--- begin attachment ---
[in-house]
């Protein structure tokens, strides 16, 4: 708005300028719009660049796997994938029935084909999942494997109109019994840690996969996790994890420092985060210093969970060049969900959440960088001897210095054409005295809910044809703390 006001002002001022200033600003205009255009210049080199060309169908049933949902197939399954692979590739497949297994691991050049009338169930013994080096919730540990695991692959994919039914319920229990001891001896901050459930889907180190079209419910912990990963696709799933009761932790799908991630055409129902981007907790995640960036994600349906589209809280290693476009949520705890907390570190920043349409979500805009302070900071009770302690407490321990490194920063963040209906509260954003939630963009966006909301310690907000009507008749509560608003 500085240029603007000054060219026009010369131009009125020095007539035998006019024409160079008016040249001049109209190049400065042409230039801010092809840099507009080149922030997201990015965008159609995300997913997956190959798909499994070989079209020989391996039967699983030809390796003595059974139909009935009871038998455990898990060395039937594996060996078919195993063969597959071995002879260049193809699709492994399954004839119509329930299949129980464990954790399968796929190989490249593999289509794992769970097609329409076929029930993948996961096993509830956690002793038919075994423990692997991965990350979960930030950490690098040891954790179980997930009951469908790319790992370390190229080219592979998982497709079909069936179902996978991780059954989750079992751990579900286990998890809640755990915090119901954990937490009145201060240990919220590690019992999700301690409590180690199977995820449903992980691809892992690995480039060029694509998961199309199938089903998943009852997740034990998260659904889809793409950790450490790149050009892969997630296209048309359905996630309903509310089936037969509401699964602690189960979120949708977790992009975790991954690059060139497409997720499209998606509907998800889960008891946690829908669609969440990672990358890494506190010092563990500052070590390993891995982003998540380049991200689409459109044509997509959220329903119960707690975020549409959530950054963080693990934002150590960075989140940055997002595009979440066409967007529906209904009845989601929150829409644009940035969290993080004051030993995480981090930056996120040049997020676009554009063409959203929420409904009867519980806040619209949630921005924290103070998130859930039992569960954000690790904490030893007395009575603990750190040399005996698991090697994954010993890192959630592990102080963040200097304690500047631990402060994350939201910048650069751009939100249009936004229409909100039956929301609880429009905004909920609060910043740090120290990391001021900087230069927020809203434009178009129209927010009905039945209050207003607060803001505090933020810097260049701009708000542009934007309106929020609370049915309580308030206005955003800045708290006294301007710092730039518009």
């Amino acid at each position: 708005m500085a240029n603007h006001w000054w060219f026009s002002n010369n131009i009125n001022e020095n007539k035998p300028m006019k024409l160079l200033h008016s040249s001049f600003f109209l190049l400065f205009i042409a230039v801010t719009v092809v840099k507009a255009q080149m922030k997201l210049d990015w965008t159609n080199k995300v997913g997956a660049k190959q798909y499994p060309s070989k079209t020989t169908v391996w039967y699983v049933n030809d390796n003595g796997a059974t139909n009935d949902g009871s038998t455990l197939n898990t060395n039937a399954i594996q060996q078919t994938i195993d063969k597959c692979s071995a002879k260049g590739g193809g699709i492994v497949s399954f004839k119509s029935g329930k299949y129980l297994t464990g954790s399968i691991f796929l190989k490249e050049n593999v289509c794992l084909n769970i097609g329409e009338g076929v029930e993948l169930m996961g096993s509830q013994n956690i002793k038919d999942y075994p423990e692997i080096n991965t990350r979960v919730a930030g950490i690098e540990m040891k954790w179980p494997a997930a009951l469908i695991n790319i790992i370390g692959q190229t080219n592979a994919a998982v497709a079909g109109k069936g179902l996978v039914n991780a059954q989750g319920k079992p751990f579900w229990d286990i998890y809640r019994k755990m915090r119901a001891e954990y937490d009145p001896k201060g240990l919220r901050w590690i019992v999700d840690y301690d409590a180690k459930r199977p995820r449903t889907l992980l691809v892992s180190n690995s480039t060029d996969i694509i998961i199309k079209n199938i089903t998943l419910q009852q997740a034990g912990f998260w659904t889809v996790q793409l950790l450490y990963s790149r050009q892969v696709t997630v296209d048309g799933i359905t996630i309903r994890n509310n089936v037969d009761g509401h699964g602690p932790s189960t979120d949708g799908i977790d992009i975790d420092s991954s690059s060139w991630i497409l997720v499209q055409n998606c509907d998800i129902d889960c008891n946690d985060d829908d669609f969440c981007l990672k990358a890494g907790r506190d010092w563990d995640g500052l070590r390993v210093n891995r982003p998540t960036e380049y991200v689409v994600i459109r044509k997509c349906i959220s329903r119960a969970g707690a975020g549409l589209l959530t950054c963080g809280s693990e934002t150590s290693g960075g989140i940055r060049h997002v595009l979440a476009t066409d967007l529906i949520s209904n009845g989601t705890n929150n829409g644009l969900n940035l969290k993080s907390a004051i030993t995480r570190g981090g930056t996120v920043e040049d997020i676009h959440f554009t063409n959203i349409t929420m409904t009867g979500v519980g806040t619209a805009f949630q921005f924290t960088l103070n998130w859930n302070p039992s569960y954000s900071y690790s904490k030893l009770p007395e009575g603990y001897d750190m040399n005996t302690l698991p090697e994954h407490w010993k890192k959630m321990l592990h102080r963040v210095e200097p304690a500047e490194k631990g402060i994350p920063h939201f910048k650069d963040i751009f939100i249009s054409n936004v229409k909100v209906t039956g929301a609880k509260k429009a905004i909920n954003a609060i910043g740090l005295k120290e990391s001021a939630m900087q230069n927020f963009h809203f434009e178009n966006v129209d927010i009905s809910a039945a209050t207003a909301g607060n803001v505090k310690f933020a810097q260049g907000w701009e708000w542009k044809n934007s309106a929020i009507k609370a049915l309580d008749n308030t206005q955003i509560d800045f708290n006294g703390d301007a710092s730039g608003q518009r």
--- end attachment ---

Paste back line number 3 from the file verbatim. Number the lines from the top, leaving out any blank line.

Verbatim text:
């Amino acid at each position: 708005m500085a240029n603007h006001w000054w060219f026009s002002n010369n131009i009125n001022e020095n007539k035998p300028m006019k024409l160079l200033h008016s040249s001049f600003f109209l190049l400065f205009i042409a230039v801010t719009v092809v840099k507009a255009q080149m922030k997201l210049d990015w965008t159609n080199k995300v997913g997956a660049k190959q798909y499994p060309s070989k079209t020989t169908v391996w039967y699983v049933n030809d390796n003595g796997a059974t139909n009935d949902g009871s038998t455990l197939n898990t060395n039937a399954i594996q060996q078919t994938i195993d063969k597959c692979s071995a002879k260049g590739g193809g699709i492994v497949s399954f004839k119509s029935g329930k299949y129980l297994t464990g954790s399968i691991f796929l190989k490249e050049n593999v289509c794992l084909n769970i097609g329409e009338g076929v029930e993948l169930m996961g096993s509830q013994n956690i002793k038919d999942y075994p423990e692997i080096n991965t990350r979960v919730a930030g950490i690098e540990m040891k954790w179980p494997a997930a009951l469908i695991n790319i790992i370390g692959q190229t080219n592979a994919a998982v497709a079909g109109k069936g179902l996978v039914n991780a059954q989750g319920k079992p751990f579900w229990d286990i998890y809640r019994k755990m915090r119901a001891e954990y937490d009145p001896k201060g240990l919220r901050w590690i019992v999700d840690y301690d409590a180690k459930r199977p995820r449903t889907l992980l691809v892992s180190n690995s480039t060029d996969i694509i998961i199309k079209n199938i089903t998943l419910q009852q997740a034990g912990f998260w659904t889809v996790q793409l950790l450490y990963s790149r050009q892969v696709t997630v296209d048309g799933i359905t996630i309903r994890n509310n089936v037969d009761g509401h699964g602690p932790s189960t979120d949708g799908i977790d992009i975790d420092s991954s690059s060139w991630i497409l997720v499209q055409n998606c509907d998800i129902d889960c008891n946690d985060d829908d669609f969440c981007l990672k990358a890494g907790r506190d010092w563990d995640g500052l070590r390993v210093n891995r982003p998540t960036e380049y991200v689409v994600i459109r044509k997509c349906i959220s329903r119960a969970g707690a975020g549409l589209l959530t950054c963080g809280s693990e934002t150590s290693g960075g989140i940055r060049h997002v595009l979440a476009t066409d967007l529906i949520s209904n009845g989601t705890n929150n829409g644009l969900n940035l969290k993080s907390a004051i030993t995480r570190g981090g930056t996120v920043e040049d997020i676009h959440f554009t063409n959203i349409t929420m409904t009867g979500v519980g806040t619209a805009f949630q921005f924290t960088l103070n998130w859930n302070p039992s569960y954000s900071y690790s904490k030893l009770p007395e009575g603990y001897d750190m040399n005996t302690l698991p090697e994954h407490w010993k890192k959630m321990l592990h102080r963040v210095e200097p304690a500047e490194k631990g402060i994350p920063h939201f910048k650069d963040i751009f939100i249009s054409n936004v229409k909100v209906t039956g929301a609880k509260k429009a905004i909920n954003a609060i910043g740090l005295k120290e990391s001021a939630m900087q230069n927020f963009h809203f434009e178009n966006v129209d927010i009905s809910a039945a209050t207003a909301g607060n803001v505090k310690f933020a810097q260049g907000w701009e708000w542009k044809n934007s309106a929020i009507k609370a049915l309580d008749n308030t206005q955003i509560d800045f708290n006294g703390d301007a710092s730039g608003q518009r």